Neck-Verse

I had the increasingly rare pleasure of learning a new expression today: neck-verse.

I was reading the prologue of the book 1599: A Year in the Life of William Shakespeare. It mentioned that Shakespeare’s fellow playwright Ben Jonson was imprisoned and sentenced to hang for manslaughter after killing the actor Gabriel Spenser in a duel.

Jonson pleaded guilty, but was released after successfully claiming benefit of clergy. This was a tradition in English law dating back to the 12th century, which provided leniency for members of the clergy, based on the idea that they were outside the jurisdiction of secular courts, and should instead be tried under canon law.

Now, Jonson wasn’t a clergyman, but by the late 16th century, the methods for proving oneself to be a member of the clergy, and therefore entitled to the benefit of clergy, weren’t as strict as they had been previously.

At that point in history, all that was required was that the accused recite a verse in Latin from the Bible. Strictly any passage could be chosen, but traditionally Psalm 51 was used, quite appropriately: Miserere mei, Deus, secundum misericordiam tuam (O God, have mercy upon me, according to thine heartfelt mercifulness).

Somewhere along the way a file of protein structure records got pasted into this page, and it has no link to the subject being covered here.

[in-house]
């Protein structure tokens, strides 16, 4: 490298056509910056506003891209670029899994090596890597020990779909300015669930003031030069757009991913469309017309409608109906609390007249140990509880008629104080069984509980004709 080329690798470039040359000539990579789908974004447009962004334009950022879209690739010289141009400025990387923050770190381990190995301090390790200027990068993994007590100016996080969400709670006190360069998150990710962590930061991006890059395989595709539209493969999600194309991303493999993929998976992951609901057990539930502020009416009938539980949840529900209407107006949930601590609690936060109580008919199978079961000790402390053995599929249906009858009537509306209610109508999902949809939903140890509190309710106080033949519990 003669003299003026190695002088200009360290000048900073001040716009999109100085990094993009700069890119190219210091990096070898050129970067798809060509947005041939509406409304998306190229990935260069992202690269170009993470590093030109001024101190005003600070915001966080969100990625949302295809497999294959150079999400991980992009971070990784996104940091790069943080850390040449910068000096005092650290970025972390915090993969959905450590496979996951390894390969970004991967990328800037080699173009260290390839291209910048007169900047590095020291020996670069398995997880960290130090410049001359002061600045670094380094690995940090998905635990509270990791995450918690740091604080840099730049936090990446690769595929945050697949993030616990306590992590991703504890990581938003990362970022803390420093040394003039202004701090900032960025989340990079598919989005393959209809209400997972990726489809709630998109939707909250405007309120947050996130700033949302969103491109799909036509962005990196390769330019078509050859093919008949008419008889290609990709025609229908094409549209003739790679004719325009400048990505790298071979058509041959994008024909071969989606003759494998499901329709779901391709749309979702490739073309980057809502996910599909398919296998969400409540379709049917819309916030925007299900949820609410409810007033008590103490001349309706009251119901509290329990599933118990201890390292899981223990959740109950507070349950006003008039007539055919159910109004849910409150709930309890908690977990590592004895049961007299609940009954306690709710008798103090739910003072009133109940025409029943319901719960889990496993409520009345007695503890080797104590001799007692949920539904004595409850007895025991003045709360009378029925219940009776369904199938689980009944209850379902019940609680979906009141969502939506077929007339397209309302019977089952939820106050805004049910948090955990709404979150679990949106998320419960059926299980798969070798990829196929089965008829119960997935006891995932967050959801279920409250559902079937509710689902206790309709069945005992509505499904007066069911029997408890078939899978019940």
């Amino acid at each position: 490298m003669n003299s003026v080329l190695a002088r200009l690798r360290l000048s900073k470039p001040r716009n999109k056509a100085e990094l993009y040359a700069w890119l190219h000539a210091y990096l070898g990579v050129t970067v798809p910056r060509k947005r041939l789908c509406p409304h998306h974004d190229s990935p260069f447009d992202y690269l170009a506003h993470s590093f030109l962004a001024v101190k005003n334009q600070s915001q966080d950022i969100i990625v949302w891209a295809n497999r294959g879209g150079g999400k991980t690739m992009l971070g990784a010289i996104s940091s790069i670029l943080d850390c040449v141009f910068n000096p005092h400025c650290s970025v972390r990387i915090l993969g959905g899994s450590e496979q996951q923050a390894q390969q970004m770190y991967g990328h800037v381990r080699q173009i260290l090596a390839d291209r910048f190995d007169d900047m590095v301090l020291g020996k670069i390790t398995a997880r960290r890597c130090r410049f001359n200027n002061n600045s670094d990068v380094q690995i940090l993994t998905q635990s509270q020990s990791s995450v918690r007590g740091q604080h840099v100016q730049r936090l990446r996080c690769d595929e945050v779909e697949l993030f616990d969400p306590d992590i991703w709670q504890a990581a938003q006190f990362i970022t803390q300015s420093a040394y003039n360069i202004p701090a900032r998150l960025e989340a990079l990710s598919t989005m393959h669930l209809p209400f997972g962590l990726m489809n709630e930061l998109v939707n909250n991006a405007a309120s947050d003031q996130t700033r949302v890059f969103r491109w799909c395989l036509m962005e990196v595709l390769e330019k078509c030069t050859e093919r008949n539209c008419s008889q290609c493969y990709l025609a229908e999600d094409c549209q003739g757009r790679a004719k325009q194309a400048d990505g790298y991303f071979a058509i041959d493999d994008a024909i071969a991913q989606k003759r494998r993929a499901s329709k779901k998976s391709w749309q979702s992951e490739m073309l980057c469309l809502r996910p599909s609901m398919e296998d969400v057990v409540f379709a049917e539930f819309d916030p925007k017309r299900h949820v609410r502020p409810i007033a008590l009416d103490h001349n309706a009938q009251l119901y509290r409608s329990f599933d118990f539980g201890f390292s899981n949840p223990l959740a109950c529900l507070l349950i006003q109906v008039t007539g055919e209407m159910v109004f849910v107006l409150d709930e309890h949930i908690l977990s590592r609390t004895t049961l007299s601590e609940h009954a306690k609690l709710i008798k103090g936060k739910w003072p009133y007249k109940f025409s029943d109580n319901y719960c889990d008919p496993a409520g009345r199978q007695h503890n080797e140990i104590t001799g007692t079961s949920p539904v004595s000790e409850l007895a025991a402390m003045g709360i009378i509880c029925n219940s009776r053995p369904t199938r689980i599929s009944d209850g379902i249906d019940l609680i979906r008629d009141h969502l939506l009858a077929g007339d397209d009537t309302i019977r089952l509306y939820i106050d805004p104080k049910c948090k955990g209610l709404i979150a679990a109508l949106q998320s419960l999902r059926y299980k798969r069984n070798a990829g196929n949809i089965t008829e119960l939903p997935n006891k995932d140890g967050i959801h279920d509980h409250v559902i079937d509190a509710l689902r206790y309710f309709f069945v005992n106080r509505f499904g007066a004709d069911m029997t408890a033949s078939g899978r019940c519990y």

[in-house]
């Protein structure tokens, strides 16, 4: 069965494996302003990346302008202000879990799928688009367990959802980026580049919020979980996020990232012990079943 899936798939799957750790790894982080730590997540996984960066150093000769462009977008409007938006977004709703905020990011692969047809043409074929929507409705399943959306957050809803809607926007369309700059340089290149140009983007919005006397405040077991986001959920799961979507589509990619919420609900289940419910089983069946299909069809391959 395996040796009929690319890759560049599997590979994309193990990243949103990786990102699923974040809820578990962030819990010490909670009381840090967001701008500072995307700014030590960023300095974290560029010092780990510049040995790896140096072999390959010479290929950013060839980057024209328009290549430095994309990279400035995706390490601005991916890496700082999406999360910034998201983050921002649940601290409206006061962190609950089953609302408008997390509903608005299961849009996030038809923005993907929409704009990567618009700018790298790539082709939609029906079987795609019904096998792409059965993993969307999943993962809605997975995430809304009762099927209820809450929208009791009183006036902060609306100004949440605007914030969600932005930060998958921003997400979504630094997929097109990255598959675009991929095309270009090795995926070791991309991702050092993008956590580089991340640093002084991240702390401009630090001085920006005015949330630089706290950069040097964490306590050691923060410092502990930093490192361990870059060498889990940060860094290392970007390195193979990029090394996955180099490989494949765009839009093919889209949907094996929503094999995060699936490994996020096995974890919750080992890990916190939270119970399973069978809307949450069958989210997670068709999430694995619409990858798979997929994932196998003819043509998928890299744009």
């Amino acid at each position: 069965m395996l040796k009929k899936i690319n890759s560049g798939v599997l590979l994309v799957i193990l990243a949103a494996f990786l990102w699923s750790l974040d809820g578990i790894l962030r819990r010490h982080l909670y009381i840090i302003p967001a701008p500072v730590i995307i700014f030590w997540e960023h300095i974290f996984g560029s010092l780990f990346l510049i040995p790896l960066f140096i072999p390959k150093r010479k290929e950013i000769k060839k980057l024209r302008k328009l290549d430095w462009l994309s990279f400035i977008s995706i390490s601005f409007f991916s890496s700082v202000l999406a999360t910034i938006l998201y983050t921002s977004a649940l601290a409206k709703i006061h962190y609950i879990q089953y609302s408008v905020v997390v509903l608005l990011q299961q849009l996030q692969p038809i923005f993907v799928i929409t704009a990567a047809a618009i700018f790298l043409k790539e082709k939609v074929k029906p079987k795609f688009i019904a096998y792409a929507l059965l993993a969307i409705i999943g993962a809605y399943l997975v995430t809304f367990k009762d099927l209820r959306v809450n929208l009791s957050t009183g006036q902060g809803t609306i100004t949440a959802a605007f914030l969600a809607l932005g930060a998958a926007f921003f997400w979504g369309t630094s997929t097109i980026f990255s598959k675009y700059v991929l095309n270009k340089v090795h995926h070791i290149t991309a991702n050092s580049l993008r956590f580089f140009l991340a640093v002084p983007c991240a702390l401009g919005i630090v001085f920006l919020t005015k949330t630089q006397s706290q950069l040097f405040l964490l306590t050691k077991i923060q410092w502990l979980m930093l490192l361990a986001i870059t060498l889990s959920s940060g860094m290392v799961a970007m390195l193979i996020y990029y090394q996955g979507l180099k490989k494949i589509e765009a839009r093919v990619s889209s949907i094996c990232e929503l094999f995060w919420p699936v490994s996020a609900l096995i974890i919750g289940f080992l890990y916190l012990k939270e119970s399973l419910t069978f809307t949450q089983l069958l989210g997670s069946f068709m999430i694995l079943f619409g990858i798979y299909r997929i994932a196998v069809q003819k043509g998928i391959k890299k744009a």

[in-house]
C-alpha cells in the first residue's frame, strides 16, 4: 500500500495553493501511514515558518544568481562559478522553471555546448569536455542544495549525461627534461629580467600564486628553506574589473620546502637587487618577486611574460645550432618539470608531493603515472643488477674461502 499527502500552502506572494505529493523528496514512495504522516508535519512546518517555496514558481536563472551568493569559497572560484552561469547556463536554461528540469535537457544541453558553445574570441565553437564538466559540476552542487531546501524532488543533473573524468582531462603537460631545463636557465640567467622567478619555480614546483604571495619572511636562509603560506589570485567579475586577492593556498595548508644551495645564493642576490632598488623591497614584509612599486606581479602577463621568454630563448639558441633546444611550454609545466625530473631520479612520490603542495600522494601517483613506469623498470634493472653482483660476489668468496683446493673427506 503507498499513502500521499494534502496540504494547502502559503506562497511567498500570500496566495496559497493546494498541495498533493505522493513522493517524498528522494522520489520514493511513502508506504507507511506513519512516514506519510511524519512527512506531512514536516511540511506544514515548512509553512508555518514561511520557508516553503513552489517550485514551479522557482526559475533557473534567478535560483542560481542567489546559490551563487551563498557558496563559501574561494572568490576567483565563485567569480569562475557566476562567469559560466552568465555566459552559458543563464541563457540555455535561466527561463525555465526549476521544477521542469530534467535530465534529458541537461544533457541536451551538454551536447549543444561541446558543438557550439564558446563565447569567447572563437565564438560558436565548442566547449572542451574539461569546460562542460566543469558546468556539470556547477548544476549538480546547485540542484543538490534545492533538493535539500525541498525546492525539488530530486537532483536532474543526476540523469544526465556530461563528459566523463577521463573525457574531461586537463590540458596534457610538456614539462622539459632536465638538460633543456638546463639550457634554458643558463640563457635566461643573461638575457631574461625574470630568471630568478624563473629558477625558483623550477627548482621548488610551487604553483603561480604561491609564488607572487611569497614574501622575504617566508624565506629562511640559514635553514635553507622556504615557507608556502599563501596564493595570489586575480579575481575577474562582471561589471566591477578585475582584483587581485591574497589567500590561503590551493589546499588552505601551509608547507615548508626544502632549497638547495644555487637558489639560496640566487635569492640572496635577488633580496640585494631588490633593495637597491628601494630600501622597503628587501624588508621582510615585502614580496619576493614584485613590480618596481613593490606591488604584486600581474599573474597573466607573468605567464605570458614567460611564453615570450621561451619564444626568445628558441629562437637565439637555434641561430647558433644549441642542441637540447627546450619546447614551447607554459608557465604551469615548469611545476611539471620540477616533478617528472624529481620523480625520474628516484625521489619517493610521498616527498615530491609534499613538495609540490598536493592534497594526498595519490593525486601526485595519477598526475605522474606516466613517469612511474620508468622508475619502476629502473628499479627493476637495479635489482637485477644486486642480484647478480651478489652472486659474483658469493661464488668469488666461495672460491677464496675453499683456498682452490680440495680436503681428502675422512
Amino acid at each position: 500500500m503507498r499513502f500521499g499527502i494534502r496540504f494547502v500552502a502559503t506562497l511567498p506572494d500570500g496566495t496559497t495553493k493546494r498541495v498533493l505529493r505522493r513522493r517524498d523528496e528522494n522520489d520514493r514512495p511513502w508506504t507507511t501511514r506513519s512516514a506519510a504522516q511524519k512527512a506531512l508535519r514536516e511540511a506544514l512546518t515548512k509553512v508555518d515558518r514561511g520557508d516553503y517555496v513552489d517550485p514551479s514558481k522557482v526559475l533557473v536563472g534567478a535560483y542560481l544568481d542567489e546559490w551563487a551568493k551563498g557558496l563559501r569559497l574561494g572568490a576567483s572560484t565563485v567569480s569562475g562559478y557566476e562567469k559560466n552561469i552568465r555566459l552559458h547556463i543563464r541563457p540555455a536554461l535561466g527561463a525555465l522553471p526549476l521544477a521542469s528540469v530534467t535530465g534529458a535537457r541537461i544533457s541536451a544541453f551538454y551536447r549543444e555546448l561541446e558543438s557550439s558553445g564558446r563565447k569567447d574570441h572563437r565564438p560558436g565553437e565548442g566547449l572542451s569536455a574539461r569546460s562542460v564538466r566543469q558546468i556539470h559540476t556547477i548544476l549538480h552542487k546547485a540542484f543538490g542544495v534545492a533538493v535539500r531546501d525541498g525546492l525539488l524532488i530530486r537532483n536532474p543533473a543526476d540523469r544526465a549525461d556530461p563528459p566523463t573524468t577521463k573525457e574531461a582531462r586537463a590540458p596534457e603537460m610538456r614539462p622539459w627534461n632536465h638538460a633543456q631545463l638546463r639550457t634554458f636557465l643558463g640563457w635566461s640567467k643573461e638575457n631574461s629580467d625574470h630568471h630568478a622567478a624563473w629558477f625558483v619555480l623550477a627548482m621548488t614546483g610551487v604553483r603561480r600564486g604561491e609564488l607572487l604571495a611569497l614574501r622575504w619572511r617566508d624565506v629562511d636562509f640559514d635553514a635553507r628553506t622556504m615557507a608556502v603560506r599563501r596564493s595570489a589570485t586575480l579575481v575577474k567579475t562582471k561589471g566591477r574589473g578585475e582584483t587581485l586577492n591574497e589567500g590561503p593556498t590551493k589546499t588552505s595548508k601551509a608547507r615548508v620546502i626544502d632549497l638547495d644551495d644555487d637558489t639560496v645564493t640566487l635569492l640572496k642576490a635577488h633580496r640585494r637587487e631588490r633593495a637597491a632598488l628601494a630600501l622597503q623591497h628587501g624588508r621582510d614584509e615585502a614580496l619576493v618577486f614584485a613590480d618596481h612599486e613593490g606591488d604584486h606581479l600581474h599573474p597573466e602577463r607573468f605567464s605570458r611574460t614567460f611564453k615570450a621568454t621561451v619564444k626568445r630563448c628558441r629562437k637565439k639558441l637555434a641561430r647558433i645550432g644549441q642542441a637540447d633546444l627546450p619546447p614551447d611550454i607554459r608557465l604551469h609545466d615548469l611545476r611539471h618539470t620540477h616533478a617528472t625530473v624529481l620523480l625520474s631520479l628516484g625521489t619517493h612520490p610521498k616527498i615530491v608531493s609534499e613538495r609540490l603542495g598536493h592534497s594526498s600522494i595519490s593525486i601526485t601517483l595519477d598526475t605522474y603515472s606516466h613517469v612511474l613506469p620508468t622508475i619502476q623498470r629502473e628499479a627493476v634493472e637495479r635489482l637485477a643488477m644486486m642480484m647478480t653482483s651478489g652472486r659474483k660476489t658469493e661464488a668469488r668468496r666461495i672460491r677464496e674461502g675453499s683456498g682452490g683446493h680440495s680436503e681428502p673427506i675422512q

Reciting this passage was no problem for the highly-educated Jonson, though even the illiterate could gain clemency by memorising this verse. It therefore became known as the neck-verse, because knowing it could save your neck from the hangman.

Reading more about the neck-verse also reminded me of another interesting term. By Jonson’s time, the benefit of clergy had become what’s known as a legal fiction. This is a term I’d often heard, but never really knew the strict definition of. It sounds quite negative (not far from a lie), but as is often the case with legal language, it’s got quite a specific meaning.

A legal fiction is a fact assumed by courts in order to make a decision. An example of a legal fiction is something I looked at previously: the treatment of corporations as legal persons. Another interesting one I’ve just discovered is the doctrine of survival. If two people die simultaneously or in a way that makes it impossible to tell who died before the other, then the older of the two is assumed to have died first.

Benefit of clergy was a legal fiction as it assumed that the person was a clergyman because of their Latin literacy. Though in Jonson’s case, it was quite a literal fiction too!

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